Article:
Thoroughbred Breeders Australia has launched a new national training scheme called Fast Track, which will provide a clear pathway for young people to enter the breeding industry.
Fast Track is a collaboration between TBA, breeders and TAFE NSW, with those selected for the program to be enrolled in a new Certificate III in Horse Breeding course offered at TAFE’s Scone campus.
The program will see the selected trainees placed on a respected stud farm and then sent to TAFE for two three-week blocks where they will be taught 16 modules such as how to care for mares, handling young horses and mating procedures.
In addition to the TAFE modules, TBA is organising a host of additional lectures and seminars to give the trainees a comprehensive introduction to the industry. “Last year TBA carried out a survey of breeders on staff levels and the overwhelming response was that more needed to be done to bring people into our industry,” said Tom Reilly, chief executive of TBA and Aushorse.
“The federal government only signed off on a new Cert III in Horse Breeding earlier this year, which meant that we’ve had to work hard to ensure the course was offered by a training organisation and eligible for state government funding.
“I’m really pleased that we have been able to organise this course with Scone TAFE and that the first trainees will be on farms this breeding season.”
Demand for the positions on the course has been overwhelming with over 70 applications received from across the country. While 12 spots on Fast Track were advertised, it is likely closer to 20 positions will be offered.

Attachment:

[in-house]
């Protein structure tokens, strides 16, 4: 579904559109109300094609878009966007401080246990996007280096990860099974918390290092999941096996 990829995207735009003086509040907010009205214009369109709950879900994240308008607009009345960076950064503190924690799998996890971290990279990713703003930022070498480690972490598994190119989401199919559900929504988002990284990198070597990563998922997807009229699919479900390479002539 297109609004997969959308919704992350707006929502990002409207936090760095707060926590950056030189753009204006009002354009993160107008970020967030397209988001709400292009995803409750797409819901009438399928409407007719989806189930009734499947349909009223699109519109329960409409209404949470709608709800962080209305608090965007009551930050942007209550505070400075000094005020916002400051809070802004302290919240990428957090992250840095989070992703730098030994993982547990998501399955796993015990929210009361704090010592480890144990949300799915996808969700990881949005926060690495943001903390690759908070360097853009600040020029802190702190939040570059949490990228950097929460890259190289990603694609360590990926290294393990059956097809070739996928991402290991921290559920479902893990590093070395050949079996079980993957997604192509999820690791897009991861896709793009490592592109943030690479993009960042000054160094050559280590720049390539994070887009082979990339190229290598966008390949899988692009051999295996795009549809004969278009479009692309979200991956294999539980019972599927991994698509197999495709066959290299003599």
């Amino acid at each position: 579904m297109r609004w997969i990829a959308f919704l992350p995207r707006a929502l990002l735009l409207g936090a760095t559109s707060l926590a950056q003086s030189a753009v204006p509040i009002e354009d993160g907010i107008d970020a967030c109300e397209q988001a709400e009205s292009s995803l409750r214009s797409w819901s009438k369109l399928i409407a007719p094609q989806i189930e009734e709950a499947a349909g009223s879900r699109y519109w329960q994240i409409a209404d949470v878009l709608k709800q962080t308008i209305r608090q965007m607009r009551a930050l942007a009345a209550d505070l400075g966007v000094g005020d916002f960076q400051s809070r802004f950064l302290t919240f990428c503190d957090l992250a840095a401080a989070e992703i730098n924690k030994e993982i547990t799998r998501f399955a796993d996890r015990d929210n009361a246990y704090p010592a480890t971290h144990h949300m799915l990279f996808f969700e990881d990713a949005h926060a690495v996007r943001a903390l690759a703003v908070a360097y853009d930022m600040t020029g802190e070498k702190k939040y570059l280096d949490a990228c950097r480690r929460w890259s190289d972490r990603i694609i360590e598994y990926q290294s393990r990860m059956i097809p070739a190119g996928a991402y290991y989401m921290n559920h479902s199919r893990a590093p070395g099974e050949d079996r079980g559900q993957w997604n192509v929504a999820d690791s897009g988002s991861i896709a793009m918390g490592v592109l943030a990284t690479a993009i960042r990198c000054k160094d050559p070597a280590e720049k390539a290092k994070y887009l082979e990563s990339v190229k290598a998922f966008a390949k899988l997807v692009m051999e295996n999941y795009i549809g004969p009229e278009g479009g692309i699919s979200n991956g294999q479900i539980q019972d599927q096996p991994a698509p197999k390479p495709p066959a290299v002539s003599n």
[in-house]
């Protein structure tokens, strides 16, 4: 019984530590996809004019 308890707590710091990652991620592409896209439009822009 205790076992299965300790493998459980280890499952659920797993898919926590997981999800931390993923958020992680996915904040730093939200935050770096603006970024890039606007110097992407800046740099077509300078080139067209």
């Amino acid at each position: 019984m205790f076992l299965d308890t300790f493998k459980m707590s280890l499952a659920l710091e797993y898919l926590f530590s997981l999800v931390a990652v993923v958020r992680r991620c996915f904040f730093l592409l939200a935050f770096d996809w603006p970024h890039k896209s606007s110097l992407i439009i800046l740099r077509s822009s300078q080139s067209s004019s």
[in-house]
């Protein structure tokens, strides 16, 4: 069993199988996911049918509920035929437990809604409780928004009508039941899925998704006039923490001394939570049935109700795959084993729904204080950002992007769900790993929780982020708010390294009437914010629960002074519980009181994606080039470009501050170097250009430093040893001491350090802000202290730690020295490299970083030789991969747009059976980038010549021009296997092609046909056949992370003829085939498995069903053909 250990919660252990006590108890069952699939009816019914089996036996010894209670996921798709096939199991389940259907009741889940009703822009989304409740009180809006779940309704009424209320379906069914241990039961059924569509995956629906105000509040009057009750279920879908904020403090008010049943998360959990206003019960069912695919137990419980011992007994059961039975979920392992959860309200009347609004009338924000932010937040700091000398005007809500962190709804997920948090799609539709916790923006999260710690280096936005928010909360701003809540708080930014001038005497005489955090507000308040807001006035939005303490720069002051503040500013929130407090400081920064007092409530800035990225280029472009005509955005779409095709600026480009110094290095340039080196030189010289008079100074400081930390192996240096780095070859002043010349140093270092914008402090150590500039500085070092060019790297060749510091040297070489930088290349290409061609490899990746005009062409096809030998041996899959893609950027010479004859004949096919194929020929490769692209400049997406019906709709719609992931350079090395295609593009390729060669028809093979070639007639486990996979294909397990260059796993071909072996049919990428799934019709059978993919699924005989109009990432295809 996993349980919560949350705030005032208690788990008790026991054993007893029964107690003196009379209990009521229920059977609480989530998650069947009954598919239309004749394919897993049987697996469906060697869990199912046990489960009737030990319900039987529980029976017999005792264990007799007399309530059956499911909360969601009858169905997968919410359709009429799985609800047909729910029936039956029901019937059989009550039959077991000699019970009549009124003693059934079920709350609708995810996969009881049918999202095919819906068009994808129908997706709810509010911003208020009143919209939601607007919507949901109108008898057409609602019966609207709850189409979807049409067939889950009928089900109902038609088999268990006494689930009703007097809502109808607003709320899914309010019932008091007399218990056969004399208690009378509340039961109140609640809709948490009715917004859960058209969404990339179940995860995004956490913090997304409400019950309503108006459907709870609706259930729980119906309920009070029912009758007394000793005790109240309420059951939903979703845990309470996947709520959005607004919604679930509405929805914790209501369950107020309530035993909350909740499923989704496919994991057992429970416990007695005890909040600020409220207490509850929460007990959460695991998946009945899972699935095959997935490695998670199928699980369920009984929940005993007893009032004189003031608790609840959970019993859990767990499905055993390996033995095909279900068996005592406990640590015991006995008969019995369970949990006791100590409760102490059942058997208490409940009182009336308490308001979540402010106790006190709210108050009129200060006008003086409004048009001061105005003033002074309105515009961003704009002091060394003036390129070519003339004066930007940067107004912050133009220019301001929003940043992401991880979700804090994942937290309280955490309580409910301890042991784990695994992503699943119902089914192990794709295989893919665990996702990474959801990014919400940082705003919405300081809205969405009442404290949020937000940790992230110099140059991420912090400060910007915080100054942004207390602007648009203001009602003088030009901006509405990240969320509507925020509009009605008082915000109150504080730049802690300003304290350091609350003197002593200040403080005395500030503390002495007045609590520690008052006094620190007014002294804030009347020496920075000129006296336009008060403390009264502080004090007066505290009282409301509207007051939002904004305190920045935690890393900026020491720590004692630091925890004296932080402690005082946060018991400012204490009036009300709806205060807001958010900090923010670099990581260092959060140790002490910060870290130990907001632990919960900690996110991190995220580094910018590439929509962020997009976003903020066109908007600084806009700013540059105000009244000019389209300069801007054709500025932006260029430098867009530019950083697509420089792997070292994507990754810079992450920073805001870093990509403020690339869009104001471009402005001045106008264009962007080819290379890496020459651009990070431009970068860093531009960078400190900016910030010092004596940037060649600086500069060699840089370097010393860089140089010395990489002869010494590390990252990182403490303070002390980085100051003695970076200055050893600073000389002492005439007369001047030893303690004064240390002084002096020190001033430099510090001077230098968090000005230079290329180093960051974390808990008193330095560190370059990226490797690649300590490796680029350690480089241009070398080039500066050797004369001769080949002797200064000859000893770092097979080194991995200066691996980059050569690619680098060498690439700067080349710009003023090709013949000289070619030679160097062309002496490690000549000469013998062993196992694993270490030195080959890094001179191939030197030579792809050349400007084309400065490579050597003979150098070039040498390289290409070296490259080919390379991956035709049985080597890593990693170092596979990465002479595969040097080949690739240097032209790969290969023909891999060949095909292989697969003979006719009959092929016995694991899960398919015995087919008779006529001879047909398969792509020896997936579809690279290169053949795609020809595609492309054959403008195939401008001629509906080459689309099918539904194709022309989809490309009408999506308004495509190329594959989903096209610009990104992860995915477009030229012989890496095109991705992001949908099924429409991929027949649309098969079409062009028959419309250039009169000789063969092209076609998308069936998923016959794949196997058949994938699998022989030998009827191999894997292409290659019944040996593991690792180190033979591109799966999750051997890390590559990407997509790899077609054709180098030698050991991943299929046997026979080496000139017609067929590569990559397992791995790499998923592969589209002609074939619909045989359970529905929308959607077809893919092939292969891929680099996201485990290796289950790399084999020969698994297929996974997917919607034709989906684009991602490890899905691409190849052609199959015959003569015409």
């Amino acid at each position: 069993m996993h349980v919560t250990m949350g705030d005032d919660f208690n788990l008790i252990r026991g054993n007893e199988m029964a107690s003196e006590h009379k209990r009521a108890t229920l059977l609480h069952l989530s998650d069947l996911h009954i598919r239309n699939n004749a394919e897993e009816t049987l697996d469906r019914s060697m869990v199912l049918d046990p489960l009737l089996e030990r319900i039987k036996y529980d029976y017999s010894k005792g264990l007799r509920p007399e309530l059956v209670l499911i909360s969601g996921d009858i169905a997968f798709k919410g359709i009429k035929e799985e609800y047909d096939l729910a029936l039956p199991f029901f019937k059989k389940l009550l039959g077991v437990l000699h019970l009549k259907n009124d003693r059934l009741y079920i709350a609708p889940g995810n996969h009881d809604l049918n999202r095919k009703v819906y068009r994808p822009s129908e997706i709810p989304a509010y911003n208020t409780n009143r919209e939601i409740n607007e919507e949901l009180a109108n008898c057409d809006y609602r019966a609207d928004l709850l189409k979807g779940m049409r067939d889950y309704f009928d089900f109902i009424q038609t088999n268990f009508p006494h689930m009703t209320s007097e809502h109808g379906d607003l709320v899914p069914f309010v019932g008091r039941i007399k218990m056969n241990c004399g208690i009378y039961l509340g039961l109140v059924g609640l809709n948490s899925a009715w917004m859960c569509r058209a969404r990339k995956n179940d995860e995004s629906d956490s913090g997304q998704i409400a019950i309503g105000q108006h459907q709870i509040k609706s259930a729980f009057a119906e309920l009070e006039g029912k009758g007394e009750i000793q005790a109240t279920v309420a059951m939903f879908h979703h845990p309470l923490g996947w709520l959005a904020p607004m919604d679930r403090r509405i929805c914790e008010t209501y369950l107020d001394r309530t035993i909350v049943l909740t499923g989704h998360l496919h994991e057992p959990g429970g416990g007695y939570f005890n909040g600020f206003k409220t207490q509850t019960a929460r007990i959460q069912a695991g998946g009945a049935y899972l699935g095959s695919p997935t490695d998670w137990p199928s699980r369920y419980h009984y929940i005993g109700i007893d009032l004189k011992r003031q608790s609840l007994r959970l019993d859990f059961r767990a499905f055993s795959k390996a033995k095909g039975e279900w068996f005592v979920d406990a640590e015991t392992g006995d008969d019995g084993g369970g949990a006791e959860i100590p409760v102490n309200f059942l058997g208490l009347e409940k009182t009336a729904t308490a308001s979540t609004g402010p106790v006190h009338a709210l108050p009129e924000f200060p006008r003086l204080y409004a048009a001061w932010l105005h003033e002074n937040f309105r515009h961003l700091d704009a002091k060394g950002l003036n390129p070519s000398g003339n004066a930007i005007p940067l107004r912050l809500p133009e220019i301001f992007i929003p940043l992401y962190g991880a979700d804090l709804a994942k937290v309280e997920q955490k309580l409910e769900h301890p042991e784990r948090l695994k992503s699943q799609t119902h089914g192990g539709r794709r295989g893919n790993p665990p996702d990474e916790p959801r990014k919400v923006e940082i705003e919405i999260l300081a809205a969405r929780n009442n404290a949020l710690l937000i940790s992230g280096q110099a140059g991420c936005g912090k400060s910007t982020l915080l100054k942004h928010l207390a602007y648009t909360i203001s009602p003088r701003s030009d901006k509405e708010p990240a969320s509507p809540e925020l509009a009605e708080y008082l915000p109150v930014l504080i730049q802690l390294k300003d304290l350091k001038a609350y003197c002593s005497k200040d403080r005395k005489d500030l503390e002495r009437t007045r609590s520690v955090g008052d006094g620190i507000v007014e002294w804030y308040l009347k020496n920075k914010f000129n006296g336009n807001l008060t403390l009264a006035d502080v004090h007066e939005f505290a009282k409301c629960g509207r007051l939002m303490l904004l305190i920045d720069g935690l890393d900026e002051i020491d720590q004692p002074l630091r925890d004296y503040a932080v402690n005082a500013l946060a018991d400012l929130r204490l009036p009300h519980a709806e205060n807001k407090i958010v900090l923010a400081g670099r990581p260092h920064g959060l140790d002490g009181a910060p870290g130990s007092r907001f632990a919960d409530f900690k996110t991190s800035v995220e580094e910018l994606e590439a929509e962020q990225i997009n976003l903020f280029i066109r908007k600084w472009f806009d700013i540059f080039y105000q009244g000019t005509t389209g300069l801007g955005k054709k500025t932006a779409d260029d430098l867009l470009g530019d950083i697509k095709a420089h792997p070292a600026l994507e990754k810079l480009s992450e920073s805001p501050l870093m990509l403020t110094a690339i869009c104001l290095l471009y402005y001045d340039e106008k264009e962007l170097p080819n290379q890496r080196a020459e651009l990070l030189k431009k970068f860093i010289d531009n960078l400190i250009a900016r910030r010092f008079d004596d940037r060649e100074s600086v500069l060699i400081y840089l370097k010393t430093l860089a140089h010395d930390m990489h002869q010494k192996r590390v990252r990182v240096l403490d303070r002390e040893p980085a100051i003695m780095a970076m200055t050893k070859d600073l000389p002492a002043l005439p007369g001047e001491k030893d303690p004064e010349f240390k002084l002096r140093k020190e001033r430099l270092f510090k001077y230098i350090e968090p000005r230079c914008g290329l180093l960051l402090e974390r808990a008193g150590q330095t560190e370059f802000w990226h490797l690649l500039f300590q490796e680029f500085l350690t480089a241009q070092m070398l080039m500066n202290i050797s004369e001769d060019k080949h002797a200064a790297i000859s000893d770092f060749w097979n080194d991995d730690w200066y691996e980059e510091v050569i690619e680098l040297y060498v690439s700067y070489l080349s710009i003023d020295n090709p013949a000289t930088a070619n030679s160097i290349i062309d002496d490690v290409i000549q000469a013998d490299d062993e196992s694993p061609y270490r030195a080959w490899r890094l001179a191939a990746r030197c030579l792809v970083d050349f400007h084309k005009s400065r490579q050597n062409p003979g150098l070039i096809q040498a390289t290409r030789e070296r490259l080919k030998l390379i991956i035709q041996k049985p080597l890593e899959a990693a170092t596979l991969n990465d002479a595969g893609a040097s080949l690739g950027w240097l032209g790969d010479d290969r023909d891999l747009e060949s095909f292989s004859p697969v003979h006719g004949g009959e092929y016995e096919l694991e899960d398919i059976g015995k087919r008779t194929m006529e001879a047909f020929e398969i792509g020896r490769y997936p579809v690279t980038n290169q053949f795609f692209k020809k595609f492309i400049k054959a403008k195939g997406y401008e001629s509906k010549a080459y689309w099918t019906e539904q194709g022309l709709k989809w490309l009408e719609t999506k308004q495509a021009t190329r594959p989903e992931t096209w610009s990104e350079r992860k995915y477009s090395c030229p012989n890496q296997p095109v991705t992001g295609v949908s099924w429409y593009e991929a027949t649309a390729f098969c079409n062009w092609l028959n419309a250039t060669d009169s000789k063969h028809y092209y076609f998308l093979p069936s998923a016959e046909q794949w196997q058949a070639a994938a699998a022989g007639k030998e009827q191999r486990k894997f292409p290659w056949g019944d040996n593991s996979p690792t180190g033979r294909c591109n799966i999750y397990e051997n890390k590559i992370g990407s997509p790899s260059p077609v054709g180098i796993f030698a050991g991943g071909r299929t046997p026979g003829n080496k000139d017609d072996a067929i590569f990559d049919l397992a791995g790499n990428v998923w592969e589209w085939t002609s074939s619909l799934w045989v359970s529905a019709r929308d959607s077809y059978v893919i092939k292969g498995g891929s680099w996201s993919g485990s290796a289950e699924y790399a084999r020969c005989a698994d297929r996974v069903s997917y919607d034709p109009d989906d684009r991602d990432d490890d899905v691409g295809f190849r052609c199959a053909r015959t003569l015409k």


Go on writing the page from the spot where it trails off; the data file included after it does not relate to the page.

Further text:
TBA director and Widden Stud general manager Derek Field, said he was “delighted” by the standard of those who had applied for Fast Track. “We have already begun interviewing some of the candidates and I’ve been really impressed: nearly all of them have a strong equine or agricultural background and have been looking for a chance to get involved in breeding.
“I’ve been delighted with the calibre of applicants and I’m sure this is something we can build on to help the industry in years to come.”
As well as organising the program and finding the trainees, TBA will support Fast Track by meeting the tuition costs for the students at TAFE.
“I think a major reason we’ve had such a strong response from potential candidates is that we have positioned this as a first step in a career in the industry, rather than as a TAFE course or junior position, and it’s important that all the farms involved in taking trainees understand the need to help develop and nurture these people,” added Reilly.
It is hoped the program can be rolled out to other states next year, with TBA already in discussions with three training organisations in other states.
There are still a handful of positions available in the first Fast Track intake in July and those wanting to apply or find out more information should visit tbaus.com